April 17, 2013
He writes only about the Civil War dead: Colonel Robert Gould Shaw and the soldiers from the all-black 54th Massachusetts Infantry Regiment, captured in bronze by August Saint-Gaudens.
The sculpture isn’t all that close to the finish line of the Boston Marathon, but it is good to think of it still there, on the Boston Common, running a marathon of its own.
And the poet who writes about it is also still in a marathon. I’m thinking of the not-quite finished March on the Pentagon of 1967. But, right now, I’m thinking most of all of the long correspondence he had with Elizabeth Bishop, begun shortly after they met at a party given by Randall Jarrell in 1947, and ending only with his fatal heart attack in 1977. For 30 years the letters back and forth, from Lowell’s Boston or New York or Castine, Maine to Bishop’s Brazil.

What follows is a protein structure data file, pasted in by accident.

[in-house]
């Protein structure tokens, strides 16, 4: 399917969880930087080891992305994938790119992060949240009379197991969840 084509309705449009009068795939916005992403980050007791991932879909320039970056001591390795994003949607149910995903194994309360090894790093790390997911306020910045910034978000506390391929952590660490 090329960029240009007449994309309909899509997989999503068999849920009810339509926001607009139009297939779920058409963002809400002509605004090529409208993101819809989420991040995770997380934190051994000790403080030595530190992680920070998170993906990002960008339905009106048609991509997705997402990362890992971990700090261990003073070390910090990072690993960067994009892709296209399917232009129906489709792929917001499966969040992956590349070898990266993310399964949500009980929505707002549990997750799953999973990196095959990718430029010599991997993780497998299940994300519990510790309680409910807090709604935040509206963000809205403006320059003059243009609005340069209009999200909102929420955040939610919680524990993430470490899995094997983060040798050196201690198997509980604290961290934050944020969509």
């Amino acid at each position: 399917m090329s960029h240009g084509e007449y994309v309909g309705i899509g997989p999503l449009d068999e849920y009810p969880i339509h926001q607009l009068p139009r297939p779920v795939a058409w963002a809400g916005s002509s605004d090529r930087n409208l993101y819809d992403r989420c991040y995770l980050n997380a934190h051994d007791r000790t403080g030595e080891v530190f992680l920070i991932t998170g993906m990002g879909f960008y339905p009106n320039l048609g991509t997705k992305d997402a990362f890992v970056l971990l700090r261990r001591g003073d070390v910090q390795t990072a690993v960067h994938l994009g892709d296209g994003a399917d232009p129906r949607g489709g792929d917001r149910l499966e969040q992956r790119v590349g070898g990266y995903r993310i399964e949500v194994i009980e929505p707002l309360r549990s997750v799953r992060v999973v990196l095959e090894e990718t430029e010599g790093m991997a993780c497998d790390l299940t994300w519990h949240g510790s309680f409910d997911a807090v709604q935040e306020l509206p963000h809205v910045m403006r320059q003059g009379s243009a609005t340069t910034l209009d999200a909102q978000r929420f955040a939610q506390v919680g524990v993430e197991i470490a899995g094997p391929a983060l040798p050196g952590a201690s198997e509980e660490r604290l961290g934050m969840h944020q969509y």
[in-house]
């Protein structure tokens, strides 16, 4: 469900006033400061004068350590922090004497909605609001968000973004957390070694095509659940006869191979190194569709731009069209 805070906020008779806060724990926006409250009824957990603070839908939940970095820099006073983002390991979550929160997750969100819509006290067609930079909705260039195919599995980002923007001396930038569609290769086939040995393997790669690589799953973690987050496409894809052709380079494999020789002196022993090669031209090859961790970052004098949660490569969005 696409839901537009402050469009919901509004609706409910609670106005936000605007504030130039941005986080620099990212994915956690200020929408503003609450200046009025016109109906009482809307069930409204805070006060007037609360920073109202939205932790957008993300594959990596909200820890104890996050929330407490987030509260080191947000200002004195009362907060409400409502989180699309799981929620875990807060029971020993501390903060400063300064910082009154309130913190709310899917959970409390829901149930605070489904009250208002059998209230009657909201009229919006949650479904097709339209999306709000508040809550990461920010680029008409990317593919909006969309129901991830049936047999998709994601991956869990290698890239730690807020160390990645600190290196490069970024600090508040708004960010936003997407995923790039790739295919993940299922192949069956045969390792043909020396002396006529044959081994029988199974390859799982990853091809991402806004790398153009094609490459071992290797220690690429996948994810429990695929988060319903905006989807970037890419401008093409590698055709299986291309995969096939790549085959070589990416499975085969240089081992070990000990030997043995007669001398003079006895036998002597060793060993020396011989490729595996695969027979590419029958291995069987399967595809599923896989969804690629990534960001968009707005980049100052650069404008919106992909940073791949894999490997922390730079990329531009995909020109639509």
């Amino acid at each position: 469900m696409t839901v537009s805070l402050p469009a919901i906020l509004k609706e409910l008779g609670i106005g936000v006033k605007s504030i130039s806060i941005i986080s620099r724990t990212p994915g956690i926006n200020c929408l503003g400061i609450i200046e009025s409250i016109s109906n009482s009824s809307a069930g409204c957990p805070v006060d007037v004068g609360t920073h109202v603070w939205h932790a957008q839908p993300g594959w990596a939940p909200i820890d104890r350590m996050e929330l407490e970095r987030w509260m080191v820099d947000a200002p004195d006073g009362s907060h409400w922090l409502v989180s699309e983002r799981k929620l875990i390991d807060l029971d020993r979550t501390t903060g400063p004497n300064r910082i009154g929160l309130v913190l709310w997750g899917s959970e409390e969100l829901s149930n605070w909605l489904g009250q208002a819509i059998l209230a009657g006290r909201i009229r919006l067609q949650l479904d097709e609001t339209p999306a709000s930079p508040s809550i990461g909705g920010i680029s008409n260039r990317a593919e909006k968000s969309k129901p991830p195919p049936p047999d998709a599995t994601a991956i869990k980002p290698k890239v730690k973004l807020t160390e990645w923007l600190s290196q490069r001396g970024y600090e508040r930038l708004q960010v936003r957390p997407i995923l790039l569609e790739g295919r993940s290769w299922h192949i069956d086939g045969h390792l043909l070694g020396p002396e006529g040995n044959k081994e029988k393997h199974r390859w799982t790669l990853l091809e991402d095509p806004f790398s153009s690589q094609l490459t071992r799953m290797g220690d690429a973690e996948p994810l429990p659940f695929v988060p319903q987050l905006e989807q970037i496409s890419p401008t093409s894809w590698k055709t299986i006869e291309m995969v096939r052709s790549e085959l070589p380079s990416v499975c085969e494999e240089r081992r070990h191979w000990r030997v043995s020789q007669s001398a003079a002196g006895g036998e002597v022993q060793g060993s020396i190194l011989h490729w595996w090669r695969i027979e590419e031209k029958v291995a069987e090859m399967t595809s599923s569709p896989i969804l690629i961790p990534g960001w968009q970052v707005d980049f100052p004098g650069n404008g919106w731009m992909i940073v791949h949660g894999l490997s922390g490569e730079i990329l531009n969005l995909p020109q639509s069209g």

They didn’t tell each other everything. Horrendous ups and downs didn’t always get into these letters. The comfort they gave each other seemed to come simply from the reliability of the marathon itself. “[S]ince we do float on an unknown sea,” Bishop says, “I think we should examine the other floating things that come our way very carefully; who knows what might depend on it?”
Who knows, indeed?